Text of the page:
Planning in Project Management Analytical Essay by Nicky

Planning in Project Management
This paper looks at the importance of planning within project management.
# 146880 | 1,376 words | 4 sources | APA | 2010 | US
Published on Jan 22, 2011 in Business (Administration) , Business (Management) , Business (Business Plans)


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Description:

In this article, the writer notes that nowhere in the project management life cycle can a project achieve initial success than in the planning process or life cycle. The writer discusses that at the planning milieu, each and every component, task or objective is carefully laid out in order to have a project management plan that will determine the execution of the project until its closing. The writer looks at the standards and the life cycle processes in project management. The writer concludes that planning is a very important aspect of the project management life cycle and that planning is the key integration mechanism that will keep a project stable and successful from the start to the end.

Outline:
Abstract
Planning in Project Management
Conclusion

From the Paper:

"Aside from the five process groups in the project management life cycle of the PMBOK, there are nine knowledge areas spread throughout the project life cycle. The knowledge areas are identified areas of project management defined by its knowledge requirements and described in terms of its component processes, practices, inputs, outputs, tools, and techniques. The nine knowledge areas are integration, scope, time, cost, quality, human resource, communications, risk, and quality management. (PMI, 2004) Similar to the five process groups, the nine knowledge areas are also iterative and interactive throughout the project management life cycle. Generally, project planning helps gather data and information from various sources to ascertain varying levels of completeness and confidence that will be inputted in the project plan. The key to project planning is to identify, define and mature the project scope, project cost, and schedule the project activities that occur within the project. Nonetheless, this is only possible after having done a detailed risk analysis (Mulcahy, 2005) and should involve all available stakeholders, depending upon their influence on the project outcome. Once pertinent data and information have been gather, especially after a thorough risk assessment, identification and resolution of additional dependencies, requirements, risks, opportunities, assumptions and constraints can be finalized and incorporated in the development of the project management plan."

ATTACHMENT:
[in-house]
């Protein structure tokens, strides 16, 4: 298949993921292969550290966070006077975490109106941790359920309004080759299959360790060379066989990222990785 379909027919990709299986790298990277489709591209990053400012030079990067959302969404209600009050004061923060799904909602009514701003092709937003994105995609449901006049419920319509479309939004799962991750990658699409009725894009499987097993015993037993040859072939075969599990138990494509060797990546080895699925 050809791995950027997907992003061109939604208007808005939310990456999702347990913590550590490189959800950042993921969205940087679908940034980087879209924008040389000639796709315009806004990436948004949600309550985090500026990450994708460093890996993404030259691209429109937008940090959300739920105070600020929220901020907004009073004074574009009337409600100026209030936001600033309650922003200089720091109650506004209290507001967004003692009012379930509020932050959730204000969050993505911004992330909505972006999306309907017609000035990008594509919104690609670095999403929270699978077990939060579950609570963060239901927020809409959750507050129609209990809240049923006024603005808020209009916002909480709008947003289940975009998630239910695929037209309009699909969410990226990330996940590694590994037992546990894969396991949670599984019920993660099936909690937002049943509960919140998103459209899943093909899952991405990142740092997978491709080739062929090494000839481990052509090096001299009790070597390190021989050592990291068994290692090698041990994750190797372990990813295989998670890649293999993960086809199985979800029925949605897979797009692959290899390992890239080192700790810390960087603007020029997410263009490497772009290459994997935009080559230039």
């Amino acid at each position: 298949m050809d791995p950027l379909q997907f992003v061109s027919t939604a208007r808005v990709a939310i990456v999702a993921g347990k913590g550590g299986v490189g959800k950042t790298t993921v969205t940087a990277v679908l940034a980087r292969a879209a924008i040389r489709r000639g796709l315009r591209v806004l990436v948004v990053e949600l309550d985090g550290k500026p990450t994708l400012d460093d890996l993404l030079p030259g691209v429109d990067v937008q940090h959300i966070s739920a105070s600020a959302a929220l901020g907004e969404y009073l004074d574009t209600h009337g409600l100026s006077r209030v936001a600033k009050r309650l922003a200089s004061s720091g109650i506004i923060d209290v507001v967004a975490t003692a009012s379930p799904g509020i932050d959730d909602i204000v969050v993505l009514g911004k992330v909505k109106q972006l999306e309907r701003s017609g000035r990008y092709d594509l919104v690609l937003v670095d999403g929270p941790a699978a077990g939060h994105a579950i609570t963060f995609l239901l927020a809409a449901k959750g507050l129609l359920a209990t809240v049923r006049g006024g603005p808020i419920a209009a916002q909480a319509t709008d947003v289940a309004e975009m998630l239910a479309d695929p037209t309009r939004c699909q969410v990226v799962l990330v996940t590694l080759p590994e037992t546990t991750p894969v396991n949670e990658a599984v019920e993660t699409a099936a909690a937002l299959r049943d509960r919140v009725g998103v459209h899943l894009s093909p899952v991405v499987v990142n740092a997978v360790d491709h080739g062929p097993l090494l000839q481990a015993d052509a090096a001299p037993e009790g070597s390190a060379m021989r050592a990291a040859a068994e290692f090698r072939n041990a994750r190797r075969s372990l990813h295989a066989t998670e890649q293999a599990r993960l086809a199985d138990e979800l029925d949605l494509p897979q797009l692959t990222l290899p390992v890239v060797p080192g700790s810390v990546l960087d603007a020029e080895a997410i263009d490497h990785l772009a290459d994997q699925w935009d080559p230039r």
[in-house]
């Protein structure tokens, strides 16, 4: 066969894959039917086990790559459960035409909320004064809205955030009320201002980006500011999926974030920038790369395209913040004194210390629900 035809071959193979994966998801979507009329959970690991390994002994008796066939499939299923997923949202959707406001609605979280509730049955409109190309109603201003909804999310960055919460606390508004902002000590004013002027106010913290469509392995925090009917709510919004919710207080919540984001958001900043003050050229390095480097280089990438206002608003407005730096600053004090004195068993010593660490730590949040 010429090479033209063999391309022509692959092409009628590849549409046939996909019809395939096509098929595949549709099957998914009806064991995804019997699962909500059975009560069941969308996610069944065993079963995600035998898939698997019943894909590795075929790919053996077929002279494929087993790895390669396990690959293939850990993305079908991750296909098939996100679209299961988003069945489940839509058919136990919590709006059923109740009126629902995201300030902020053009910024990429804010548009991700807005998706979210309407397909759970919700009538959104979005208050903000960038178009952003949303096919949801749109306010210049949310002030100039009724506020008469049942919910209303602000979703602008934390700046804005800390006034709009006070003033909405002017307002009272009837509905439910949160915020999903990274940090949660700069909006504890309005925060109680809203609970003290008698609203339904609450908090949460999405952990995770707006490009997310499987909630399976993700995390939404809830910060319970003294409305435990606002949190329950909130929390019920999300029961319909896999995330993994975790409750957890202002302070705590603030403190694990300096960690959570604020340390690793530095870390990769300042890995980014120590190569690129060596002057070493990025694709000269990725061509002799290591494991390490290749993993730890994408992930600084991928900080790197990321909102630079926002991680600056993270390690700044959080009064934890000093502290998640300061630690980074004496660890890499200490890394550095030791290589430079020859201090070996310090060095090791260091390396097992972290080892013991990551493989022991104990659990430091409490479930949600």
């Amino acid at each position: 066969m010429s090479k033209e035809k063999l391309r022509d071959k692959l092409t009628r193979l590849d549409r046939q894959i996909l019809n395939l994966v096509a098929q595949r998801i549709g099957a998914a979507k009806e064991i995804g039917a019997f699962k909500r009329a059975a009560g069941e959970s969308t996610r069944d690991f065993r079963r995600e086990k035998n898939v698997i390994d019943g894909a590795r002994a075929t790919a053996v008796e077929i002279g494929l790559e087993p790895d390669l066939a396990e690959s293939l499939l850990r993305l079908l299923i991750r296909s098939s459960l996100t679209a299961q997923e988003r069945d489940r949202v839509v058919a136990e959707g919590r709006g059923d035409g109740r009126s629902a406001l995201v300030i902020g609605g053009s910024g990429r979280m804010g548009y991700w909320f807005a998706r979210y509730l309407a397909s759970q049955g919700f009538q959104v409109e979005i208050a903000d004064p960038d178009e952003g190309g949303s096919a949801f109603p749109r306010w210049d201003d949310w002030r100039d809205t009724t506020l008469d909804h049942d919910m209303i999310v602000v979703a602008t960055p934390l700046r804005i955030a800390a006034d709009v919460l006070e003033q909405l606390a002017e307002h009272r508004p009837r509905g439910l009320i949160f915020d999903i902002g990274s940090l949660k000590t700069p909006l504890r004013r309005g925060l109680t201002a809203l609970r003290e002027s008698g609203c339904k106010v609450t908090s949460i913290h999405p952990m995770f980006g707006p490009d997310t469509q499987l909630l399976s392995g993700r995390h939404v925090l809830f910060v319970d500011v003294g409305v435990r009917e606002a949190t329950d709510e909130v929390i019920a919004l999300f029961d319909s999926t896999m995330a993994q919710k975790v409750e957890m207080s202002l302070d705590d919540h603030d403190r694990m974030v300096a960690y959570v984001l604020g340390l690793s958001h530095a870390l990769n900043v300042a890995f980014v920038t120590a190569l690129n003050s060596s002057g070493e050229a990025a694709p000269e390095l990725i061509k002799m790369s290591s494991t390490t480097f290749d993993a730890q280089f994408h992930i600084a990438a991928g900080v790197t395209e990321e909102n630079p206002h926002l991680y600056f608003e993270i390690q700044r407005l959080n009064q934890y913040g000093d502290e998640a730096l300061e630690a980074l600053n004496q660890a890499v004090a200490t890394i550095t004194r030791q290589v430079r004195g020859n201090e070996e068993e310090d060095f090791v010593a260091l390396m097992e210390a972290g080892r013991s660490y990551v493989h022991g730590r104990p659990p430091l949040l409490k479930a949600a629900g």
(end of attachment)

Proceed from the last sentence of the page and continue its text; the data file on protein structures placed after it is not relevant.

Sample of Sources Used:

  • Mulcahy, R. (2006). PM crash course: A revolutionary guide to what really matters when managing projects. Minneapolis, MN: RMC Publications, Inc.
  • Mulcahy, R. (2005). PM exam prep, 5th edition. Minneapolis, MN: RMC Publications, Inc.
  • Project Management Institute. (2004). A guide to the project management book of knowledge, 3rd edition (PMBOK guide). Newtown Square, PA: PMI Publications.
  • Wysocki, R., Beck, R. & Crane, D. (2000). Effective project management, 2nd edition. Danvers, MA: Wiley & Sons.

Cite this Analytical Essay:

APA Format

Planning in Project Management (2011, January 22) Retrieved October 20, 2021, from https://www.academon.com/analytical-essay/planning-in-project-management-146880/

MLA Format

"Planning in Project Management" 22 January 2011. Web. 20 October. 2021. <https://www.academon.com/analytical-essay/planning-in-project-management-146880/>

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